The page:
JVM Weekly #5 - Classfile API, advantages of Kotlin, migration to Java 11 on LinkedIn
This week represents for me the quintessence of what I define as "quiet". That's why we're going to talk about the important "obvious," often forgotten in the pursuit of news. As a bonus: new JEP.
1. Classfile API - Native API to generate classes will go to Java
Even in quieter weeks like this, Brian Goetz can always be counted on. He has, quite suddenly, published a JEP on a topic that has very little to do with the most "vocal" issues that have been discussed in the JVM lately. The Draft Classfile API in itself won't sway the lives of "industry" programmers, but library developers will get another small, useful addition to the standard library, allowing them to minimize dependencies.
To quote JEP himself here - a great many Java tools rely on class generation - that's the whole legendary magic of many tools.
Until now it was necessary to use external libraries for this. The JDK developers, however, decided to make the whole process easier. They want to achieve that by proposing to create a powerful API for reading, writing, and transforming class files. The advantage of the tool, not so obvious at first sight, is a guarantee of compatibility with the current version of Java and all new changes coming with each JDK. Brian Goetz insists in the proposal that the developers' aim is not to replace existing libraries. He simply plans to come out ahead for those who don't want to wonder which version of ByteBuddy will be suitable.
It's not, of course, that Java has no way to manipulate classes. As the new proposal nicely points out, in the "guts" of the JVM there is e.g. an ASM library (jdk.internal.org.objectweb.asm.ClassReader), which is used, among other things, by Lambda-related classes. This raises an interesting "egg and chicken" problem - as the Java code has to be stable in order to finalise the JDK versions, the ASM (which is a library) in the Java internals is always a step behind the main Java release. There are quite a few "minor" libraries like Xalan or cglib in the JDK, and the new API is supposed to clean up the project internals by consolidating these
Why now? The developers argue that the evolution of the JVM has greatly accelerated and more and more changes are taking place at the level of generated code. With the new API, large initiatives like Valhalla are expected to be less disruptive to the entire ecosystem.
2. What really hurts Kotlin programmers when returning to Java?
The second of today's texts is basically "trivia" and nothing that will shake up your life much, but it's such an accessible read that I thought it was worth sharing with you. Nicolas Fränkel, who has been through our newsletter more than once over the course of its life, recently published his thoughts on all the things we lose when we are forced to go back to Java from Kotlin.
The text itself is not something special (there is no shortage of such, or even much more in-depth comparisons on the web), but Nicolas' conciseness and lightness of writing are its advantages. You can get through the whole thing in just a few minutes, and the author focuses on the real "Developer Experience" - those functionalities that you really miss every time you sit down to Java. And I have to admit that this short argument about such trite topics as generics and nulls gives us the ammunition to convince someone to give Kotlin a chance. In my bubble, Coroutines were always the feature that encouraged people to migrate, but given how few people write real concurrent code without relying on constructs like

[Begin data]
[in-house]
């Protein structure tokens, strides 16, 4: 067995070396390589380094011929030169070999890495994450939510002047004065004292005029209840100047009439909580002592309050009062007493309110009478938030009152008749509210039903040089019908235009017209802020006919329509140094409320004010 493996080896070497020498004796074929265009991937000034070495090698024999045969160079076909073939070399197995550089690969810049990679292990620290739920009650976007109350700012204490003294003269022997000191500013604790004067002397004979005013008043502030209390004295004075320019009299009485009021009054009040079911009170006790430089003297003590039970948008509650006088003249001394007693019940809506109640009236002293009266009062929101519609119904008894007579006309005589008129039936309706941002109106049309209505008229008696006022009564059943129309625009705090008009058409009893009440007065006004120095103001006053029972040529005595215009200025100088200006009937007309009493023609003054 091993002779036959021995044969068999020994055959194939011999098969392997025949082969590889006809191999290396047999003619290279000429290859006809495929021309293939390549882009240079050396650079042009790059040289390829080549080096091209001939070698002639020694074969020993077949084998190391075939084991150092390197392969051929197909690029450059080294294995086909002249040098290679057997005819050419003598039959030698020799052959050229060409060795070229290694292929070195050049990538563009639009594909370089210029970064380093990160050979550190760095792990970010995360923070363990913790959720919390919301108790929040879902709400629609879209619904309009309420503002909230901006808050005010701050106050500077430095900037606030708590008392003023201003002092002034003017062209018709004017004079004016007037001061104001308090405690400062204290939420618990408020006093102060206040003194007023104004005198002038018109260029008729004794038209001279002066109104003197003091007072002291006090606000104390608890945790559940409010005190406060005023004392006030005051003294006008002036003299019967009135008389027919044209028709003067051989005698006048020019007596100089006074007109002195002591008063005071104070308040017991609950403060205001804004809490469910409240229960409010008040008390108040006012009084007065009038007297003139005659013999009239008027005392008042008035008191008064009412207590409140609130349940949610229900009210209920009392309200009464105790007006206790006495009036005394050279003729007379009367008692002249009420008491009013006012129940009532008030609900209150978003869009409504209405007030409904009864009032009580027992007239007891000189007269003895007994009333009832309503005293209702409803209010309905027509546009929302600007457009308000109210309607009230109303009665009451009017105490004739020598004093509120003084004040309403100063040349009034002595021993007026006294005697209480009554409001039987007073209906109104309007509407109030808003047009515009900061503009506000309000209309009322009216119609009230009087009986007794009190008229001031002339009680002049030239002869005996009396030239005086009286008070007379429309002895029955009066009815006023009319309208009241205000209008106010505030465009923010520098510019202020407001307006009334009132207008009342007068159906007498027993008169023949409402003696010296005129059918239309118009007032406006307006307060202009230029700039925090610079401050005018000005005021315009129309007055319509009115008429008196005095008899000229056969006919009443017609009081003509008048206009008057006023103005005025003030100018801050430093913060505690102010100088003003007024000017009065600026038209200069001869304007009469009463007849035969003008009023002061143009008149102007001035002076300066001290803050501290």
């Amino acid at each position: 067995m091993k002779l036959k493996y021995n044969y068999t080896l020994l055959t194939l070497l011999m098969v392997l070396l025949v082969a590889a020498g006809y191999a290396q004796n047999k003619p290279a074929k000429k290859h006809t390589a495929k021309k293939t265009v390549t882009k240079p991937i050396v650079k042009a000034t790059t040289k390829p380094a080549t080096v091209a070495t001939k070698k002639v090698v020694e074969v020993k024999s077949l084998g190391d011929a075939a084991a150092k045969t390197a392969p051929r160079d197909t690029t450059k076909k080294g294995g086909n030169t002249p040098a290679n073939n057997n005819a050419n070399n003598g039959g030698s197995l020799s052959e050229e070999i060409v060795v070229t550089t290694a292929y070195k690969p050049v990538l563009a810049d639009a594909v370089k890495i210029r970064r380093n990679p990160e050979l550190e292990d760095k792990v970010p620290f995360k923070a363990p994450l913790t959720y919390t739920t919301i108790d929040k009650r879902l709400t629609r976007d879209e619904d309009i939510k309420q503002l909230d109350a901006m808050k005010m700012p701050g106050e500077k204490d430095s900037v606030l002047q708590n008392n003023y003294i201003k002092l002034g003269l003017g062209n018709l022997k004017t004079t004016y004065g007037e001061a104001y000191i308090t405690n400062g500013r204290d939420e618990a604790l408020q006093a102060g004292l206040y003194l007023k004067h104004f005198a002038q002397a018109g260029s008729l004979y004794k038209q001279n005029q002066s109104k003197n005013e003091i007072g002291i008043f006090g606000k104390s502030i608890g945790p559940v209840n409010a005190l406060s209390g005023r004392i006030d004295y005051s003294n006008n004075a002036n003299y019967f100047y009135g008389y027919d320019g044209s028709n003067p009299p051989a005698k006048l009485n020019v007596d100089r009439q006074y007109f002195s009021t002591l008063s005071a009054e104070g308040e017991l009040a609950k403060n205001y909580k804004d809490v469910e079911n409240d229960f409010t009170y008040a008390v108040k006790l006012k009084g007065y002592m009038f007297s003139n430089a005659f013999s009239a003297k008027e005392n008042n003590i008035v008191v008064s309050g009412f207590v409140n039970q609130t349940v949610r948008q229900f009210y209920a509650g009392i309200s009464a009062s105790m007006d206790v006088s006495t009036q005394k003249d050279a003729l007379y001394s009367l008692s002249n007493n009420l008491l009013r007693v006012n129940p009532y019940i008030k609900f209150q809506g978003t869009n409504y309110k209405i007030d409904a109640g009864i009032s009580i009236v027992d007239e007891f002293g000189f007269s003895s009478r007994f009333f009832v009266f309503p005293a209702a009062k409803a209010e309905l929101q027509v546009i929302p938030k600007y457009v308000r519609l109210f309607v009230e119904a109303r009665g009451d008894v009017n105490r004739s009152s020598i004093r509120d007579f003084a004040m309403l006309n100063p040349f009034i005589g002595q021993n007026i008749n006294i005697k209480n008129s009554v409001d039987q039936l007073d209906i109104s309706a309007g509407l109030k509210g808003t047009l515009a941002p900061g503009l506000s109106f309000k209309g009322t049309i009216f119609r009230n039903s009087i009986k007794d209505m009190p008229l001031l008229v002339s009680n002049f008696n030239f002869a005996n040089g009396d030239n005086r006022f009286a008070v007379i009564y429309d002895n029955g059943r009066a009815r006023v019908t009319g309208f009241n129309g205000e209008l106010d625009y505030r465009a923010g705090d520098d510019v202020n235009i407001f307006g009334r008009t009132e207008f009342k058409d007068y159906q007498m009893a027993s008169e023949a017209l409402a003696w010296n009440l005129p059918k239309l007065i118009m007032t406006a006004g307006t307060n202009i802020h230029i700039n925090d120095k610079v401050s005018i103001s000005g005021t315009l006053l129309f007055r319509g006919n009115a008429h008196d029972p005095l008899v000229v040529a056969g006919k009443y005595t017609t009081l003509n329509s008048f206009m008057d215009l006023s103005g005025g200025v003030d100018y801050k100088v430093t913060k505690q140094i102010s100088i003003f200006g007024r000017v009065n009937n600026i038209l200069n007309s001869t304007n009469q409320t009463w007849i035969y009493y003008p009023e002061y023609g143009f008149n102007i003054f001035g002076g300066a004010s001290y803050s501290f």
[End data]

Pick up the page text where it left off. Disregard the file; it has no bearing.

@Asynchronous annotations, it's the fewer bugs due to non-mutability or the ability to get around handicapped Java generics that might be a much better argument.
So if you want to convince someone to give JetBrains language a chance, I think Nicolas' publication is worth reading.
3. What was the migration to Java 11 like at a company like LinkedIn?
There's a lot of talk about how the bigger the company, the more they procrastinate on getting new software versions into production. Additionally, quite a few people claim that, in fact, 8 is "good enough" - in the sense that all the changes that have been introduced since JDK 9+ turn out to be so small that all the migration effort simply isn't worth it once. But no wonder - in large companies, the migration process is not always painless. Therefore, it is always interesting to read analyses of how such a process is carried out in other companies. Hardly anyone wants to write about such "trivial" things as Java migration. LinkedIn’s article (similarly to the advantages of Kotlin) takes the opportunity to throw in such an "obvious" thing, which in practice is not so obvious at all.
From LinkedIn's text, you'll learn quite a bit about the improvements that the new Java brings - especially about Garbage Collectors, which may have escaped your attention, due to how "iterative" the patching process was over the last few versions. A lot of space was also devoted to less obvious problems, such as the fact that some JavaEE APIs have spread across many large codebases. From my perspective, however, the most interesting aspect covered was how difficult it is to maintain a dependency tree having different JDK variants, especially those from the pre- and post-module world. As in the case of the Kotlin text above, the whole thing turned out to be much more interesting than the title told you to expect.
I recommend it. After all, it is this unique opportunity that no one will be alarmed by the fact that you read LinkedIn during working hours.
And for you what's a good reason to rewrite to the new Java?